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     Home > Culture and Society  >  2014-03-21 15:25:34
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Gun used against Pope John Paul II to be exhibited

March 21, 2014 - The gun used in the failed assassination attempt on Pope John Paul nearly 33 years ago will be on display at a museum dedicated to the pontiff in his native Poland as a sign of God's protection of him, according to an official of the museum. The Pope, who died in 2005, is to be proclaimed a saint April 27 at the Vatican, and the multi-media museum in John Paul's childhood hometown of Wadowice, in southern Poland, is preparing a new exhibition for the occasion.

Trained Turkish assassin Mehmet Ali Agca fired a Browning HP 9mm handgun from close range at the Pope in St. Peter's Square on May 13, 1981. Pope John Paul was rushed to a Rome hospital where he spent nearly three weeks recovering from injuries to his abdomen and from massive loss of blood.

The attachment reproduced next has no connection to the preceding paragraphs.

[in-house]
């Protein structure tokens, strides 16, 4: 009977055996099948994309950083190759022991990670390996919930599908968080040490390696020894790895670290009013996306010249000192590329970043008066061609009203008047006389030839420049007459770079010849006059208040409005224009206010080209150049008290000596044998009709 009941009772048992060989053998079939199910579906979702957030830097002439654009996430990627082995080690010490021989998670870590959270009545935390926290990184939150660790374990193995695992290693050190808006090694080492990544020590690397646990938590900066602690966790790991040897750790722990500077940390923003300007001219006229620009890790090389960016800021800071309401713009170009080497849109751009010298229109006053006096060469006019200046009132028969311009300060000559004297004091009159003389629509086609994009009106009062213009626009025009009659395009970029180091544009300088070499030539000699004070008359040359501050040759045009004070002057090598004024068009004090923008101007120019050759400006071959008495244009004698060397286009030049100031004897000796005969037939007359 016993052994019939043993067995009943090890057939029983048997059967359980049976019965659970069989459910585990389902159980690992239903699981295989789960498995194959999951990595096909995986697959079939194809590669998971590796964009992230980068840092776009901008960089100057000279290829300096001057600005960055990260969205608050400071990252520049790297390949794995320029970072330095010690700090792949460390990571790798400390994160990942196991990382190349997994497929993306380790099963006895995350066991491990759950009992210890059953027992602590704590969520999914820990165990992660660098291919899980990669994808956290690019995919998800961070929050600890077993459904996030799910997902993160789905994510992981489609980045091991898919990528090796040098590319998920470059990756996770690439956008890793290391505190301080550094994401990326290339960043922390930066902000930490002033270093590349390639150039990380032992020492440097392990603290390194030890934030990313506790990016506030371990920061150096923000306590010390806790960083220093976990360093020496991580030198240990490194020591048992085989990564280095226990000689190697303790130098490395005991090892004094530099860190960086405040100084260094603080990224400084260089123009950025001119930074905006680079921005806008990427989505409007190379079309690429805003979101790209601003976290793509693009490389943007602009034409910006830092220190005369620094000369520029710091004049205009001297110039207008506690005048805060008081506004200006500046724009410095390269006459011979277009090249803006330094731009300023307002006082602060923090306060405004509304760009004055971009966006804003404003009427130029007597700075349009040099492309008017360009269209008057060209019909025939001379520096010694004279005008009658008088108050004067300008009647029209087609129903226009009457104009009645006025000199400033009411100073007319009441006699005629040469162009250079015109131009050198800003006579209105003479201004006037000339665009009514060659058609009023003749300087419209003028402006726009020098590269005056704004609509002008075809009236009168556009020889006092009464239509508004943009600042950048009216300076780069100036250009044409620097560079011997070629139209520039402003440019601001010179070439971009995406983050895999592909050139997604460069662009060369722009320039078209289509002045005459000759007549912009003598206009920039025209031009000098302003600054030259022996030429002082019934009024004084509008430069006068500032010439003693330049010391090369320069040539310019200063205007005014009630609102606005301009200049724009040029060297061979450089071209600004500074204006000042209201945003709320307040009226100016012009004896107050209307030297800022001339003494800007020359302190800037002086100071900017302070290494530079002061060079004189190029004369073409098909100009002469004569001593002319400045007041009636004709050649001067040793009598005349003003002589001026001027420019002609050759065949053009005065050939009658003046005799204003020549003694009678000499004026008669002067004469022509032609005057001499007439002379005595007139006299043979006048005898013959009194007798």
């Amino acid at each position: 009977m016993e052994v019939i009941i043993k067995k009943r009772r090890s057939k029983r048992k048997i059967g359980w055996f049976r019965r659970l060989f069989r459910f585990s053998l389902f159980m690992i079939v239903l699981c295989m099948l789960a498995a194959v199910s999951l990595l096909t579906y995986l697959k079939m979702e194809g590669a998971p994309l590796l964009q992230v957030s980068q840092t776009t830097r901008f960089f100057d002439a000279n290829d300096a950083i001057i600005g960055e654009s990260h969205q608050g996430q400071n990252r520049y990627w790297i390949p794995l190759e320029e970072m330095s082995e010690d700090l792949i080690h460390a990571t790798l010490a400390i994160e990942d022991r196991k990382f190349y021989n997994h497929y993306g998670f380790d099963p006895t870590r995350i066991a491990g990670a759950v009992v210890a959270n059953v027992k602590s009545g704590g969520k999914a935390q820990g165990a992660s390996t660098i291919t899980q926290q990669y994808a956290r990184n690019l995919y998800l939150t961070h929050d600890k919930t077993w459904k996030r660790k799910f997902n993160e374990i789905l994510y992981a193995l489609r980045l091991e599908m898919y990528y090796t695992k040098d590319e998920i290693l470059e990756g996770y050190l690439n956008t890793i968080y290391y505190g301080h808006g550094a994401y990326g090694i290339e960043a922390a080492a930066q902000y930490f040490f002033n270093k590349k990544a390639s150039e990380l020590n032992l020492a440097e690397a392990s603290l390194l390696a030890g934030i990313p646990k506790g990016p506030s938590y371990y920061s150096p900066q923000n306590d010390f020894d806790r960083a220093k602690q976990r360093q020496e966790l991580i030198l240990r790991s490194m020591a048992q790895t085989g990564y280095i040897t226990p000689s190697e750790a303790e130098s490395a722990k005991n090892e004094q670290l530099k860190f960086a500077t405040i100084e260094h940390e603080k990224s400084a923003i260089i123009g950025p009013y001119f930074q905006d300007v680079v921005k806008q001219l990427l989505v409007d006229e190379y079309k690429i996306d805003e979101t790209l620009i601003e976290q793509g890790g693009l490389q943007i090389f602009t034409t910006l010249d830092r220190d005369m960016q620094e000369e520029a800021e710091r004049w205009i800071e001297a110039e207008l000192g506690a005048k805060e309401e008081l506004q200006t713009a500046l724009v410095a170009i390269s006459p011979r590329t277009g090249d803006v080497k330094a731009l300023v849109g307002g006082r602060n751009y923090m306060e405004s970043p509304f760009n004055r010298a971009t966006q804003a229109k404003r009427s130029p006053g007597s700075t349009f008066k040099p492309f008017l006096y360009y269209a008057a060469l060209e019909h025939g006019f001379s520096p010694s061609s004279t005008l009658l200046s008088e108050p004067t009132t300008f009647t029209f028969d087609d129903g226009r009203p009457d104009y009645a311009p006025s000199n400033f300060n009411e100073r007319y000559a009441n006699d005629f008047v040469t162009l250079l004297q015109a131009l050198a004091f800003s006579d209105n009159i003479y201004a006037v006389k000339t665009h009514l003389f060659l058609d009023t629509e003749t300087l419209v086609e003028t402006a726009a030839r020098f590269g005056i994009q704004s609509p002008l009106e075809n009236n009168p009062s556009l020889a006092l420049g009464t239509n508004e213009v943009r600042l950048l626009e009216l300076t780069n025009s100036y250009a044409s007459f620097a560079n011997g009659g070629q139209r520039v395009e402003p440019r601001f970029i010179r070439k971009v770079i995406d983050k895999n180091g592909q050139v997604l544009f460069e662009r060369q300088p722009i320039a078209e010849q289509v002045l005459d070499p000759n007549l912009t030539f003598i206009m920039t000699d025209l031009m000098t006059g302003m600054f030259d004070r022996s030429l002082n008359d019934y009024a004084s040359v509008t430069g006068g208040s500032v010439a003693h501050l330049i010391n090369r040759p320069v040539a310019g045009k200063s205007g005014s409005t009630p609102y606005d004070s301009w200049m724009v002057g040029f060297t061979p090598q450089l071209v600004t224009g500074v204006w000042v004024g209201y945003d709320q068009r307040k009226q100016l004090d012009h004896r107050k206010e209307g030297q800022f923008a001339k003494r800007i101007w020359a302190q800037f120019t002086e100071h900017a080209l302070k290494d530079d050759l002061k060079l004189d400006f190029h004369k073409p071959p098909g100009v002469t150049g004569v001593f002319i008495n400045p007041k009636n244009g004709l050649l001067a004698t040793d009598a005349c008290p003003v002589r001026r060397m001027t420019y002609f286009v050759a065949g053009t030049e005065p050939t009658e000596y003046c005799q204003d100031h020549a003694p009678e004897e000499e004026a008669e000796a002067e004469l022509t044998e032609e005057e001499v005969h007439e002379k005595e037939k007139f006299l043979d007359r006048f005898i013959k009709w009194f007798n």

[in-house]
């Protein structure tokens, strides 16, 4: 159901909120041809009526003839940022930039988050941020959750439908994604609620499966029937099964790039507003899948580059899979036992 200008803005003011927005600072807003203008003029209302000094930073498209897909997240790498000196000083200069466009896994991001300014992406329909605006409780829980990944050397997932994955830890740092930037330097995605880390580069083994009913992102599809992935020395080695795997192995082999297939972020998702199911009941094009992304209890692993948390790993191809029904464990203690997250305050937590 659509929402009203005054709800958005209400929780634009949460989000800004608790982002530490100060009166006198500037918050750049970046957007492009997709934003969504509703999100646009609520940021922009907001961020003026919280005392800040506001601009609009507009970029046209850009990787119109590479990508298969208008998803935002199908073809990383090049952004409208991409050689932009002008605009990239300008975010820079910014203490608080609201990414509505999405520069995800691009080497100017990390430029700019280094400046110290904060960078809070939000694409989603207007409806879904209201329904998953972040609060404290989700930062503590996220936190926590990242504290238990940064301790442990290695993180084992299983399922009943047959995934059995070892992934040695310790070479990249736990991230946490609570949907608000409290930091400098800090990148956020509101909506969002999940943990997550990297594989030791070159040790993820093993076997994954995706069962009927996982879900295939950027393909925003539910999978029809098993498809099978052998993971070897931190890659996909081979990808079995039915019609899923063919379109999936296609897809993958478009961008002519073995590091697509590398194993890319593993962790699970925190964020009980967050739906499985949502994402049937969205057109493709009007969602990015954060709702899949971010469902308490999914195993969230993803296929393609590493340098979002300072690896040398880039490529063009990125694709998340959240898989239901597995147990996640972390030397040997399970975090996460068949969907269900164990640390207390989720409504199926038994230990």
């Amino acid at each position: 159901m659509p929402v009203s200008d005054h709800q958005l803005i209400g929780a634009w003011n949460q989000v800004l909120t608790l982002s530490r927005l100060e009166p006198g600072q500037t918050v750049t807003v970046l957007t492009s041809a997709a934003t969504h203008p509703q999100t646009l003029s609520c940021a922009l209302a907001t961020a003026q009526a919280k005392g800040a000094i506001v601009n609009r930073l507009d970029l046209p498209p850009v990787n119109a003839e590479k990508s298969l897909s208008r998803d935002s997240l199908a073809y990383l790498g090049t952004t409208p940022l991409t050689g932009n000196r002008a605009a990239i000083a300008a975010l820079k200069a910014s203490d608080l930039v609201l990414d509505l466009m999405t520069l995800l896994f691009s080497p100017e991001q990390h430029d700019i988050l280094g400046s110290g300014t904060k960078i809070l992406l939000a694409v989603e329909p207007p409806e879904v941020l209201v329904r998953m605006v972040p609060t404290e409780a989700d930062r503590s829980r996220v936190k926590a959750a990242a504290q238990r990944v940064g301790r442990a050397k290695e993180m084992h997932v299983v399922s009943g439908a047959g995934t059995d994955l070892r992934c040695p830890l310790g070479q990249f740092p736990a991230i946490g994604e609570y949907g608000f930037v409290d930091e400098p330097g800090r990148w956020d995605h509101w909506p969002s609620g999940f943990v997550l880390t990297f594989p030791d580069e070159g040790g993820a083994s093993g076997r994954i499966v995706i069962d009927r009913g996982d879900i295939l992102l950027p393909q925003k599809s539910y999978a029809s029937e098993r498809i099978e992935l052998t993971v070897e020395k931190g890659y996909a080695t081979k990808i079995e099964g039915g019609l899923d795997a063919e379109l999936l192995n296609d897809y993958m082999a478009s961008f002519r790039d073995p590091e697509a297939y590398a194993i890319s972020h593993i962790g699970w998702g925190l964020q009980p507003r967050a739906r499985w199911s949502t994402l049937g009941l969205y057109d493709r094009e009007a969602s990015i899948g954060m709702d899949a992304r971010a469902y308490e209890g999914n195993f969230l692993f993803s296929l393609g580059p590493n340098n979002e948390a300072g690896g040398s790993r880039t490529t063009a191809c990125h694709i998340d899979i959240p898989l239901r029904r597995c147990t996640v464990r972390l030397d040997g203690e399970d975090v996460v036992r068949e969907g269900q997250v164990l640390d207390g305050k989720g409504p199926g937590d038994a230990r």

Monsignor Jacek Pietruszka, the deputy director of the multi-media museum in John Paul's childhood hometown of Wadowice, in southern Poland, explained to Associated Press on Wednesday that ``the gun is a sign of God's Providence.'' The gun, on three-year lease from Rome's penal authorities, and a replica of the bullet will be among ``witnesses'' to the happy and sad moments in the late pope's life that will be documented at the museum. The hospital where he recovered also offered exhibits, Monsignor Pietruszka said, but refused to specify. The current, small exhibition at the house where the pope was born in 1920 as Karol Wojtyla, will close this week to give room for the expanded museum that will reopen on April 9. Pope John Paul pardoned Agca, who was released from prison in 2010. (Source: AP)


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